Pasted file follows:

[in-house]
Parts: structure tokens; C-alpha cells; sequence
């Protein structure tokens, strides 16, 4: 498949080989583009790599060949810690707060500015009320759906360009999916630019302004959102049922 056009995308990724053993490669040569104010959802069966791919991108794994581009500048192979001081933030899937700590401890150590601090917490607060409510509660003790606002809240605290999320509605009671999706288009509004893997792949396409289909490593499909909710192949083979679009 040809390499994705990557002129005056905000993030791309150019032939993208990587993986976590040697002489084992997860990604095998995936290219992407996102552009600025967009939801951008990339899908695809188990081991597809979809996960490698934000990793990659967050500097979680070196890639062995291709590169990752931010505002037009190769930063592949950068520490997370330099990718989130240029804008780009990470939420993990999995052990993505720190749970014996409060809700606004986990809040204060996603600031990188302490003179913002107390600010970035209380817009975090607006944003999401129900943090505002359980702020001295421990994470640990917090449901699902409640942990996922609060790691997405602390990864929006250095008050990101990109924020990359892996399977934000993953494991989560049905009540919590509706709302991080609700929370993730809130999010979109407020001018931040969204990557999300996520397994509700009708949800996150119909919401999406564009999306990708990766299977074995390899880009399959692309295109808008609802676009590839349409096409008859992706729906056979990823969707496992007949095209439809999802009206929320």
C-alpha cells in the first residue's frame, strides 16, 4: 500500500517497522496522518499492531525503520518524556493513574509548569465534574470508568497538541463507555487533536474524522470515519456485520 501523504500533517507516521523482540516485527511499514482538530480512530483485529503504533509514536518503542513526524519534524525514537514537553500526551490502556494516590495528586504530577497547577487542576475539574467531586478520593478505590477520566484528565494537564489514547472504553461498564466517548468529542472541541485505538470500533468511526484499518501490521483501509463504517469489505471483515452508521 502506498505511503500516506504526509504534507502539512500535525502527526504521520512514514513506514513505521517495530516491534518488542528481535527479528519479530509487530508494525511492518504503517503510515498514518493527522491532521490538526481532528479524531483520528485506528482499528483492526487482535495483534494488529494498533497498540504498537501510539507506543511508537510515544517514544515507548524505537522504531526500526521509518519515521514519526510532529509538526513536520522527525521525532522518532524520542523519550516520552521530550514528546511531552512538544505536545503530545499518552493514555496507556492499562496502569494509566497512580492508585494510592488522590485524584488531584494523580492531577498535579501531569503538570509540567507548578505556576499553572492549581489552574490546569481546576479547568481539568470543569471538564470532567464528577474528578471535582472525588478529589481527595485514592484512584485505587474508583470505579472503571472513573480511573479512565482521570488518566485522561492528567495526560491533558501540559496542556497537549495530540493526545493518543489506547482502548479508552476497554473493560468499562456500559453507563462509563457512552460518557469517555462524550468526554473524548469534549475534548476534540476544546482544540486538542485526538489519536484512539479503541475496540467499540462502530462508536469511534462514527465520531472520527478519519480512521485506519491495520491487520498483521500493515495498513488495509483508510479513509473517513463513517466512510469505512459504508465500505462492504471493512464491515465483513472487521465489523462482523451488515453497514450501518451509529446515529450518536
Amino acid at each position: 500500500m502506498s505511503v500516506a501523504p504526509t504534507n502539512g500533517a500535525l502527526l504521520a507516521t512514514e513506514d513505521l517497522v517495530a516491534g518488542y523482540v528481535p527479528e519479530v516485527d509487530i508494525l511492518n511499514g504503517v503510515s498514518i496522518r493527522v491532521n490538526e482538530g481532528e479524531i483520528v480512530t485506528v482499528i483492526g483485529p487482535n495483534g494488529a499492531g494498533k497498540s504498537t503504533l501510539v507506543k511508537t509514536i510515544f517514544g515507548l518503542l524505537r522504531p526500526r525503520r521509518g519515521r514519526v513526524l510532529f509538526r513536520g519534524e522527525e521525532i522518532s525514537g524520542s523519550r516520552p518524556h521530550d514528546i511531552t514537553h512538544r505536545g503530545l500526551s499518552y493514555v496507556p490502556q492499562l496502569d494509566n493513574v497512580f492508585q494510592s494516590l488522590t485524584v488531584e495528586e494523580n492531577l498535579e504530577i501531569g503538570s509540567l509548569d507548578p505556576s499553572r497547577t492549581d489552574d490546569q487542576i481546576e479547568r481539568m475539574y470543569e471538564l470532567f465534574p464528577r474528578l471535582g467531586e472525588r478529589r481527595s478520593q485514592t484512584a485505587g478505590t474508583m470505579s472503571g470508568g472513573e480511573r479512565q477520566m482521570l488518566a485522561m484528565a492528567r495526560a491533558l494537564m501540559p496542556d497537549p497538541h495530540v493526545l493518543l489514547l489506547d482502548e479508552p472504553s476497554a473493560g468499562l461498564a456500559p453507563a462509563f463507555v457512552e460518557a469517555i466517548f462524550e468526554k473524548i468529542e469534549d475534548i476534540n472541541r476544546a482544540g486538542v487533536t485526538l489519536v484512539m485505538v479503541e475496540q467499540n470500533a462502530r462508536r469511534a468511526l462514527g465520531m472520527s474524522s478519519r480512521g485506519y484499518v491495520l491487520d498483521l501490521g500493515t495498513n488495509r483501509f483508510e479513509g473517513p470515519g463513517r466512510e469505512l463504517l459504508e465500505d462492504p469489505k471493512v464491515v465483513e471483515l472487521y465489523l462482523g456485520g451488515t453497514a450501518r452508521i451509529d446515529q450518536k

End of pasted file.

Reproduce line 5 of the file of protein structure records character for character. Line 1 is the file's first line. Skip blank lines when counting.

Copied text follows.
Amino acid at each position: 500500500m502506498s505511503v500516506a501523504p504526509t504534507n502539512g500533517a500535525l502527526l504521520a507516521t512514514e513506514d513505521l517497522v517495530a516491534g518488542y523482540v528481535p527479528e519479530v516485527d509487530i508494525l511492518n511499514g504503517v503510515s498514518i496522518r493527522v491532521n490538526e482538530g481532528e479524531i483520528v480512530t485506528v482499528i483492526g483485529p487482535n495483534g494488529a499492531g494498533k497498540s504498537t503504533l501510539v507506543k511508537t509514536i510515544f517514544g515507548l518503542l524505537r522504531p526500526r525503520r521509518g519515521r514519526v513526524l510532529f509538526r513536520g519534524e522527525e521525532i522518532s525514537g524520542s523519550r516520552p518524556h521530550d514528546i511531552t514537553h512538544r505536545g503530545l500526551s499518552y493514555v496507556p490502556q492499562l496502569d494509566n493513574v497512580f492508585q494510592s494516590l488522590t485524584v488531584e495528586e494523580n492531577l498535579e504530577i501531569g503538570s509540567l509548569d507548578p505556576s499553572r497547577t492549581d489552574d490546569q487542576i481546576e479547568r481539568m475539574y470543569e471538564l470532567f465534574p464528577r474528578l471535582g467531586e472525588r478529589r481527595s478520593q485514592t484512584a485505587g478505590t474508583m470505579s472503571g470508568g472513573e480511573r479512565q477520566m482521570l488518566a485522561m484528565a492528567r495526560a491533558l494537564m501540559p496542556d497537549p497538541h495530540v493526545l493518543l489514547l489506547d482502548e479508552p472504553s476497554a473493560g468499562l461498564a456500559p453507563a462509563f463507555v457512552e460518557a469517555i466517548f462524550e468526554k473524548i468529542e469534549d475534548i476534540n472541541r476544546a482544540g486538542v487533536t485526538l489519536v484512539m485505538v479503541e475496540q467499540n470500533a462502530r462508536r469511534a468511526l462514527g465520531m472520527s474524522s478519519r480512521g485506519y484499518v491495520l491487520d498483521l501490521g500493515t495498513n488495509r483501509f483508510e479513509g473517513p470515519g463513517r466512510e469505512l463504517l459504508e465500505d462492504p469489505k471493512v464491515v465483513e471483515l472487521y465489523l462482523g456485520g451488515t453497514a450501518r452508521i451509529d446515529q450518536k